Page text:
Furthermore, solar loans can be divided into unsecured and secured loans. The difference is that a secured loan requires you to put up an asset of yours as collateral in case you default on your loan payments. The collateral can be your house, car, or even the solar panels themselves. If you fail to make your payments, your lender has the right to seize the asset you had put forward as collateral and sell it to recoup their money.
Solar loans are generally backed by the solar system as collateral whereas home equity loans are backed by the value of your home. In contrast, unsecured loans are those that do not require the borrower to back their agreement by putting up an asset as collateral.
Since unsecured loans pose a higher risk for the lender, they usually come with higher interest rates and also have stricter requirements such as a good credit score or a high income-to-debt ratio. Speaking of credit score, this brings us to one of the biggest disadvantages of using a solar loan which is that to secure a loan, you’ll have to meet certain requirements set by the lender which often includes a moderate to good credit score.
The failure to meet the requirements can lead to you either being disqualified from consideration or being offered a loan with a high-interest rate since you’ll be considered a high-risk borrower. Other than this, solar loans are a solar system financing option.
Purchasing a system through a solar loan also qualifies you for the federal solar tax credit program and several other state-based solar incentives helping you lower the cost of your system. In addition, your solar system will generate free electricity, saving a ton of money on your utility bills. This money can be redirected towards paying off the solar loan and looking at the big picture, one could say that you’re buying a solar system for free.
Solar Leasing or Power Purchase Agreements
If buying a solar system through a solar loan or cash is out of the question for you due to a lack of cash or a poor credit score, you’ll be glad to know that you haven’t run out of options yet. While purchasing a solar system might not be in the cards for you, you can still lease a system or sign a power purchase agreement.
Both options are quite different from one another, however, they do have the commonality that in both cases the solar system is owned by the solar provider and not by you. In a solar lease, you’re essentially renting the system for an extended period of time and will be making regular payments to the solar provider throughout your leasing term.
In the case of a power purchase agreement (PPA), you sign an agreement with a solar provider agreeing to buy solar power from them at a certain pre-decided rate that is less than what your utility is charging you and as part of the agreement, the solar provider will install a solar system on your roof.
In view of this, we can see that the primary difference between the solar leasing and a power purchase agreement is that in the former, you pay for the equipment while in the latter, you pay for the power.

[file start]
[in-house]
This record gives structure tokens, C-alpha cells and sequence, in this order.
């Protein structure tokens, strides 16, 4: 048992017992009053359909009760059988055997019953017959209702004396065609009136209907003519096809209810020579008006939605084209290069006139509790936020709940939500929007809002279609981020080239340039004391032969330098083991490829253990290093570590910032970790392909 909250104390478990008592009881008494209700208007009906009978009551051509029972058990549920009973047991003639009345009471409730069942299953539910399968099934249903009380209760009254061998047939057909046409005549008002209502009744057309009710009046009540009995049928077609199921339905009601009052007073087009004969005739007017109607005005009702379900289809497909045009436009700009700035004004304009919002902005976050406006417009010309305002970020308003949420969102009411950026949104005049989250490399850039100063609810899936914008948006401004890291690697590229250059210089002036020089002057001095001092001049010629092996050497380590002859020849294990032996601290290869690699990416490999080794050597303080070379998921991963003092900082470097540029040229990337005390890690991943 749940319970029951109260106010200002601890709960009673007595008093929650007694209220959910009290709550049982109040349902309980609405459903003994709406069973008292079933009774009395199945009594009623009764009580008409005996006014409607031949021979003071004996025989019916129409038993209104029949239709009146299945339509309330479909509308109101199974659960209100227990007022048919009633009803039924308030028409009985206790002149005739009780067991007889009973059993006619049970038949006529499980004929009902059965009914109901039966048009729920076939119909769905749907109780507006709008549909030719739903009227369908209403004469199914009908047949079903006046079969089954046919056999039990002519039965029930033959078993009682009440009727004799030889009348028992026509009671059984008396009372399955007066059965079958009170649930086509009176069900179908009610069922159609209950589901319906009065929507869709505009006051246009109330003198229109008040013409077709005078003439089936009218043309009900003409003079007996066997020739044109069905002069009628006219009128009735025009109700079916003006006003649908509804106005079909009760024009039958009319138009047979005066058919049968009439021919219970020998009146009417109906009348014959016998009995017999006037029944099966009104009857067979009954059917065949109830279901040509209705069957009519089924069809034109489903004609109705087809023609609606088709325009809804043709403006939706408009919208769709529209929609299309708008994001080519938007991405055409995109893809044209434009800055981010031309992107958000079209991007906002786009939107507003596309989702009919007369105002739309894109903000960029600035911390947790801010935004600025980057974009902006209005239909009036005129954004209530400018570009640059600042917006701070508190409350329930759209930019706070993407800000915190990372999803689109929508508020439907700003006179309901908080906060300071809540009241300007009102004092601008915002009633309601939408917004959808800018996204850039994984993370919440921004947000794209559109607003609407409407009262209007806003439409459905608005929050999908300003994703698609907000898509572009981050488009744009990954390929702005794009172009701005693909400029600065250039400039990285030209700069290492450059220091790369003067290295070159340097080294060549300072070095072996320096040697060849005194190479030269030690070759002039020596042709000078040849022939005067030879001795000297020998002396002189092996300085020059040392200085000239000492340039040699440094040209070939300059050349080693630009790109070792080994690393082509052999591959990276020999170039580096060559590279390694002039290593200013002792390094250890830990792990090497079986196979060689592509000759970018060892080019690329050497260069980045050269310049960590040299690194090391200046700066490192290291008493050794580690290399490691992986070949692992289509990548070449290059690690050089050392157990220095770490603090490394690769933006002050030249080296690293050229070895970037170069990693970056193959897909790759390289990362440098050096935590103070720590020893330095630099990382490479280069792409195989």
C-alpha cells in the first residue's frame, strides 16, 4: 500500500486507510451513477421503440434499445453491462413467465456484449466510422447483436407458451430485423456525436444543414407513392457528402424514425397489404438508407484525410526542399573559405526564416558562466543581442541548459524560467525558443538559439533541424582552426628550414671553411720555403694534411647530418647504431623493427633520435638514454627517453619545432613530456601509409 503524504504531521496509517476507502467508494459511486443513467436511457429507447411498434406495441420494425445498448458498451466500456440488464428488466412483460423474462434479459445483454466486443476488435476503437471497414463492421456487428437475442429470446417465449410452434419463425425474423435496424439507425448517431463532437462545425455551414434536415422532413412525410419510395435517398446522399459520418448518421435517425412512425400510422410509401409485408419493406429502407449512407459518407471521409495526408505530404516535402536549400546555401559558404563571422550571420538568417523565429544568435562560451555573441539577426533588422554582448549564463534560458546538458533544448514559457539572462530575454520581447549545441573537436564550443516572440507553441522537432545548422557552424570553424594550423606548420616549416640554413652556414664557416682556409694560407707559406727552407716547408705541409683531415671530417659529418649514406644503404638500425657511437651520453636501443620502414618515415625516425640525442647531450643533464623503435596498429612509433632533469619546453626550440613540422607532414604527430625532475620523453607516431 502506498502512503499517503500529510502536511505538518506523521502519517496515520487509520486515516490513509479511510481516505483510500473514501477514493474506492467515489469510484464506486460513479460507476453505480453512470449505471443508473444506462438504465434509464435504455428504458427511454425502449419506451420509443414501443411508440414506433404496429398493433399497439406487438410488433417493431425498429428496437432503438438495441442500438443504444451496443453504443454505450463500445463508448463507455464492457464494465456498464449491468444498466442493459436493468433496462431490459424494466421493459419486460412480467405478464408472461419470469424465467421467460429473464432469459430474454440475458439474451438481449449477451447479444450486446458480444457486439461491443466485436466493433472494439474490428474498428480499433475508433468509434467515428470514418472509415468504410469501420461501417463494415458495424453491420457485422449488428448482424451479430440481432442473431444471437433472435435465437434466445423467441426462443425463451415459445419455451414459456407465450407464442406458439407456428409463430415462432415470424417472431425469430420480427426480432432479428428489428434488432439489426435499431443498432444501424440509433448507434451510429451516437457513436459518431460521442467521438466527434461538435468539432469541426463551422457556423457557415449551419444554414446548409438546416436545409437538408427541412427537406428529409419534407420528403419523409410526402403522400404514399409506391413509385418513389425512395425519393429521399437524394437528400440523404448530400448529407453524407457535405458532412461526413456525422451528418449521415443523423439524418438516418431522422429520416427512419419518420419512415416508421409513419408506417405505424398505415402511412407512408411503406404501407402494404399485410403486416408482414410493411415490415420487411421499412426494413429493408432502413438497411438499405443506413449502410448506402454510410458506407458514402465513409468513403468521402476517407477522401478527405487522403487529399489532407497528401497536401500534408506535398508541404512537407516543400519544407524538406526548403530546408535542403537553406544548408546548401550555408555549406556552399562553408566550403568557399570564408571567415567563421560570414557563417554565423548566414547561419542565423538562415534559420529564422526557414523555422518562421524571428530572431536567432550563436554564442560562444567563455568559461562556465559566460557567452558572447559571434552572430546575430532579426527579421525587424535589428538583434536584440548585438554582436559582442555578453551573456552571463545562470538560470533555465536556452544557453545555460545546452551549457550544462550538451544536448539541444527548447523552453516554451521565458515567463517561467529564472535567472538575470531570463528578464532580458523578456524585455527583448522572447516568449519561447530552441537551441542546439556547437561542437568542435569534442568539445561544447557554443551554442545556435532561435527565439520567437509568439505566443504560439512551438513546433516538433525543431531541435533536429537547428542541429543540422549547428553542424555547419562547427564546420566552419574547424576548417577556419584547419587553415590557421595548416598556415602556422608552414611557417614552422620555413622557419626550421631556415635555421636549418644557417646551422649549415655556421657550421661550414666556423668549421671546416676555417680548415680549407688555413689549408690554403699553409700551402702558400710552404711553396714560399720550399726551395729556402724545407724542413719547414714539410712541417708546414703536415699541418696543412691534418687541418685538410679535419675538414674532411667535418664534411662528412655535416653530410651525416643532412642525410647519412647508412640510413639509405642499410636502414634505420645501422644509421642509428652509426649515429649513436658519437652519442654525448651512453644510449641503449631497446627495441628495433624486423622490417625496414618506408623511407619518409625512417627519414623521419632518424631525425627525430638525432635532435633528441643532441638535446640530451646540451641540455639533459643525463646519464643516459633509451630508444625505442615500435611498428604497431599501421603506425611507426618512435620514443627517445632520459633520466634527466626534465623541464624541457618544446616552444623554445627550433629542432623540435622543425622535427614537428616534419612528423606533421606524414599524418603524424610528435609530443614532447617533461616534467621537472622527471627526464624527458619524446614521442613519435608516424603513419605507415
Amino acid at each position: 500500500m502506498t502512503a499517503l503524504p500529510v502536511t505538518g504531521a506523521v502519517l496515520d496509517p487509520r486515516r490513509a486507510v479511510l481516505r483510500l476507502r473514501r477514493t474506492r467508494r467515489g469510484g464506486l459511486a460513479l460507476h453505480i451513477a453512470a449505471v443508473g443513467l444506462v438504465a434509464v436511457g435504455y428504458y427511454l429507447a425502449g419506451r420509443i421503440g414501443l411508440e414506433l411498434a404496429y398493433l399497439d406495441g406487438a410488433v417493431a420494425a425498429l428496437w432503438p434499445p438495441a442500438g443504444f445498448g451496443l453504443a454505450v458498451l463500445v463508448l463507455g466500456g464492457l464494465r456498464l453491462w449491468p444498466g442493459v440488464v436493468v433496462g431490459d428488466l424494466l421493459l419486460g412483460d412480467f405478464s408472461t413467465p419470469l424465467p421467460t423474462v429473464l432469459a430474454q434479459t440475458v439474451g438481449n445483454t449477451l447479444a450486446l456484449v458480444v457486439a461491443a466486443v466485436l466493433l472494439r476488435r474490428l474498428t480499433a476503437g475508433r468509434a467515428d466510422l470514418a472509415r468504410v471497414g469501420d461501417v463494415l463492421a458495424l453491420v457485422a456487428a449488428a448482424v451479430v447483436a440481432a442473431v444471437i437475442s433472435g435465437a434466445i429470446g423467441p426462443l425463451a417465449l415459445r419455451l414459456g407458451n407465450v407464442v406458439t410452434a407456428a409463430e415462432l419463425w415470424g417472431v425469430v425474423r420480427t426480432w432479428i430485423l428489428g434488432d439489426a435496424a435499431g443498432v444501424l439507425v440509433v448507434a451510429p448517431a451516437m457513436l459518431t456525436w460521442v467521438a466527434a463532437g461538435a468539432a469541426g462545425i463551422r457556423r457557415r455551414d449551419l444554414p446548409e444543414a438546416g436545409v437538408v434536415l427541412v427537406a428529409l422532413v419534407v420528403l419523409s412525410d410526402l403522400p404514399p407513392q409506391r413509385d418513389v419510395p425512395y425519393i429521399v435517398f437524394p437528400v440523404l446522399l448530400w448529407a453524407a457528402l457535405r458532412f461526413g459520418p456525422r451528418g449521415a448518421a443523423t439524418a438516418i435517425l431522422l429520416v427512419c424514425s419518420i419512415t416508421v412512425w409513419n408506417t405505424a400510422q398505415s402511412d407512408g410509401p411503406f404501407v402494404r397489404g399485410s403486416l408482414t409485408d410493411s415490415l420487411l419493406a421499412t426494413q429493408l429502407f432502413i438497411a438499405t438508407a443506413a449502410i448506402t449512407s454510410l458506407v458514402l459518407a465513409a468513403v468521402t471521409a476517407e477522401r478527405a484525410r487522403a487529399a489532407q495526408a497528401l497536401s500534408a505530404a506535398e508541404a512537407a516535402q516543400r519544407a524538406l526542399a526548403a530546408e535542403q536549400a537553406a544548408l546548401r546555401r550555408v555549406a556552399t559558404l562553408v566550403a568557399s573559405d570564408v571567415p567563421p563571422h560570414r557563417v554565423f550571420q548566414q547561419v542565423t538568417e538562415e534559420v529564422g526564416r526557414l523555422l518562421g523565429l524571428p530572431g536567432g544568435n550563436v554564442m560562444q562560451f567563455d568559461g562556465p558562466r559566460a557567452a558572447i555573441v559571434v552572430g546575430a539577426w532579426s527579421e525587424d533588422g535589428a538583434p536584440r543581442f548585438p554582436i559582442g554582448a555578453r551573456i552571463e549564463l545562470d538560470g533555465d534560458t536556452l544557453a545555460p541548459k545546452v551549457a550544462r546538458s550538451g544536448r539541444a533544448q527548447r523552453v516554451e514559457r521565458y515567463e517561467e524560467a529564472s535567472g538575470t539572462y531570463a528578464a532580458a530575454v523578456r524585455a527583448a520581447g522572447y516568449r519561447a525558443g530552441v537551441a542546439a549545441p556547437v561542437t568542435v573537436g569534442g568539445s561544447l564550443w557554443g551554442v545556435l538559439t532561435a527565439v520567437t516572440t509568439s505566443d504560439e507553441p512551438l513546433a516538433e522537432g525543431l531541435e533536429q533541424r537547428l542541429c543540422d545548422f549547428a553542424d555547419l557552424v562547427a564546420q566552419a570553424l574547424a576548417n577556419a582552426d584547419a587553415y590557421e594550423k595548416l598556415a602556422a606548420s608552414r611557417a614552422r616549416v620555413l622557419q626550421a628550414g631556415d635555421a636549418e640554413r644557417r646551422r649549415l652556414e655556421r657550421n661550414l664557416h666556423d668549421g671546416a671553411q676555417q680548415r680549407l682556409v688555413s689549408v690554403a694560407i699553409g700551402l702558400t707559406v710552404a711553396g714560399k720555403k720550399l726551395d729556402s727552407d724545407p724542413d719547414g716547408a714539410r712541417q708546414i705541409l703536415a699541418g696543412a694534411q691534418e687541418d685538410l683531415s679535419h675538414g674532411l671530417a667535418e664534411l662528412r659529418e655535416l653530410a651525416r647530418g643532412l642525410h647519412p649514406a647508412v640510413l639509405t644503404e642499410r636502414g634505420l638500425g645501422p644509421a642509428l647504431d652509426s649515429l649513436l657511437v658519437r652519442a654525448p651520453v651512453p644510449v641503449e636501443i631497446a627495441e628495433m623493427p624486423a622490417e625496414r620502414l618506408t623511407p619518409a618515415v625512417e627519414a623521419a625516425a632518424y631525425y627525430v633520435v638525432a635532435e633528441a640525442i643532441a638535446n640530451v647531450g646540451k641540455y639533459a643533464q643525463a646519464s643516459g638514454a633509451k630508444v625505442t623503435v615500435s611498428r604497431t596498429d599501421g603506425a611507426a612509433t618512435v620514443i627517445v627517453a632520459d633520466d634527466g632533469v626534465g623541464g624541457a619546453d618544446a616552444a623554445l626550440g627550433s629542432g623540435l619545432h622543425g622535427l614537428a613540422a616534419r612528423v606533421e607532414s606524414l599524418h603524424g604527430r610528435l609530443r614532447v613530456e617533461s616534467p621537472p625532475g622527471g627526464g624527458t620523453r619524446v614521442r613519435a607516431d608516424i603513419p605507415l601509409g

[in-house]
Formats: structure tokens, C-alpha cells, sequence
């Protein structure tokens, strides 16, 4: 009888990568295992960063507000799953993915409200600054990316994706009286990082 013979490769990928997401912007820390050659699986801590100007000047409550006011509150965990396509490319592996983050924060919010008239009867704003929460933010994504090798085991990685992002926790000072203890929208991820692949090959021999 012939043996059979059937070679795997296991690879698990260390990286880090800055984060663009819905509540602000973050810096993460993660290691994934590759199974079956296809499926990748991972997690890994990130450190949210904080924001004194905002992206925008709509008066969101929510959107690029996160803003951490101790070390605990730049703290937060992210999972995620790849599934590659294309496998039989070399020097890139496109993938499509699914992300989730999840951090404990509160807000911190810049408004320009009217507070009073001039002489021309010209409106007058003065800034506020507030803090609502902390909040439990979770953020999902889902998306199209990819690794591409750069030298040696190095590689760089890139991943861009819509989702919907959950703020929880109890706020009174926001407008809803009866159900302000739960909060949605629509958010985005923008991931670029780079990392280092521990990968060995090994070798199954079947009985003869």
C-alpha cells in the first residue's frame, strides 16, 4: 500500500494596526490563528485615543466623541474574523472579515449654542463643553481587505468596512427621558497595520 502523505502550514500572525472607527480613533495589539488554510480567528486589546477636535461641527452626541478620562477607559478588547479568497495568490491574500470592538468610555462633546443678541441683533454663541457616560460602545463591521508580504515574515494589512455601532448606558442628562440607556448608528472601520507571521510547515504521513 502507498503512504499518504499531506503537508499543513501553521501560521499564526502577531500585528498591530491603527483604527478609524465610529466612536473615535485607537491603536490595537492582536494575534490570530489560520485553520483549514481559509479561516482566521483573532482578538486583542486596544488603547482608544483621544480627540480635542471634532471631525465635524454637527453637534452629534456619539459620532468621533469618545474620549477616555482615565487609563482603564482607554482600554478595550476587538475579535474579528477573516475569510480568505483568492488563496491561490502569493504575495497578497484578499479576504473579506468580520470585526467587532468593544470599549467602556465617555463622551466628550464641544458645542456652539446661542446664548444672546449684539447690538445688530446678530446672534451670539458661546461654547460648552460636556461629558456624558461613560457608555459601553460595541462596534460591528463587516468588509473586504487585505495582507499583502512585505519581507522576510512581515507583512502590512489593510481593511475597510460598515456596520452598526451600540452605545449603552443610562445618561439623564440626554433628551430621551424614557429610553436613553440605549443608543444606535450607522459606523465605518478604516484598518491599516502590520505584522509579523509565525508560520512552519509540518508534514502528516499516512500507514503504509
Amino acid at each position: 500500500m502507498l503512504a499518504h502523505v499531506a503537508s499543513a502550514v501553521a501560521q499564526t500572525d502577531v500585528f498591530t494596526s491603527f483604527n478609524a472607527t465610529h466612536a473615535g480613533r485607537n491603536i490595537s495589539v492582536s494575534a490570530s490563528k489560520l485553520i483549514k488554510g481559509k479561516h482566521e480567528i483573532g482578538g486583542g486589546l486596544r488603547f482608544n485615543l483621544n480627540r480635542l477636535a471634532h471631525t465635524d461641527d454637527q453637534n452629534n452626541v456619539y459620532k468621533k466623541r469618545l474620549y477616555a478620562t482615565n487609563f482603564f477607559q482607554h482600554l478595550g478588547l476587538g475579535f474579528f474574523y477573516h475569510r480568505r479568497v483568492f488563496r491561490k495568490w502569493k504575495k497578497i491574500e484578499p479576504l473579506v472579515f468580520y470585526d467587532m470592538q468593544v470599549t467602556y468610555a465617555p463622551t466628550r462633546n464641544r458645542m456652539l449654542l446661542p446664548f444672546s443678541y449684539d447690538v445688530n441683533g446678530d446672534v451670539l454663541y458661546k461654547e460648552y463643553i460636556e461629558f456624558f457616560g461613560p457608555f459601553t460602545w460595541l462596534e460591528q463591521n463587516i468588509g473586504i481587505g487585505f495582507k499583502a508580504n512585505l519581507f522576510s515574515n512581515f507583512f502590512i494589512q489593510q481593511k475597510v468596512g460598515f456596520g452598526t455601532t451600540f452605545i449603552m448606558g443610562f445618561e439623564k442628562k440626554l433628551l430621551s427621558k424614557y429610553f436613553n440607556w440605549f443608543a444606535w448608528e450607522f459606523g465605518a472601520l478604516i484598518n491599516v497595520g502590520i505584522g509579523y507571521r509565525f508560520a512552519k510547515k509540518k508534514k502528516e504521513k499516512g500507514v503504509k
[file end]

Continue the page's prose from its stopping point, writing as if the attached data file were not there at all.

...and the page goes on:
The major benefit of both options is that you don’t have to invest a large amount of sum into buying a solar system. Instead, you’ll have to make monthly payments for the term of your agreement and in return, you can enjoy reliable, sustainable, and clean energy. In addition, you won’t have to worry about the maintenance of your system since the solar provider will be responsible for it, to be fair, maintenance of solar systems usually is not a major hassle anyway.
Furthermore, you’ll be independent of the grid-supplied energy and therefore, be unaffected by the annual, and sometimes unforeseen, spikes in the electricity rates. It is also worth noting that solar leasing and PPA are common solar financing options and are offered by many Georgia and South Carolina solar companies.
The downside of the leasing and PPA is that they won’t save you nearly as much money as buying your own system would. Especially since there will be annual increments in the amount you pay for the lease or PPA over the term of your agreement.
Moreover, since the system will be third-party-owned, all solar incentives and tax credits offered by the state and federal governments will go to the solar company. Not to forget, with third-party-owned systems, the appreciation in your home’s value will be relatively much less than if you had bought the system.
In light of the above arguments, it is evident that solar leasing and PPA are inferior solar system financing options as compared to solar loans and cash financing for solar panels. However, buying a system may not be an option for many homeowners owing to a lack of funds or a high enough credit score.
Frequently Asked Questions (FAQs)
Does It Make Sense to Finance Solar Panels?
Although the hefty cost of solar panels may intimidate you into forgoing your plans of investing in solar energy, however, the long-term savings and benefits of solar energy make the investment totally worth it.
Is It Better to Finance or Pay Cash for Solar Panels?
Buying solar panels by paying cash up front is better than any other solar system financing option since it offers the greatest benefits and savings.
How Long Is a Typical Solar Loan?
Solar loans typically last for 10 to 20 years.
What Credit Score Is Needed for Solar Panels?
The qualifying credit score for a solar loan depends on the lender and each lender will usually have a different requirement for credit score. In general, a credit score of at least 580 is required to qualify for a solar loan.
With there being numerous solar system financing options available throughout Georgia and South Carolina, securing financing for solar panels is easier than ever. Thanks to this, the solar industry in both states has flourished and an increasing number of homeowners are embracing solar energy. Generally speaking, Georgia and South Carolina solar companies as well as a majority of solar experts all agree that buying your solar system through cash is the best way to go solar.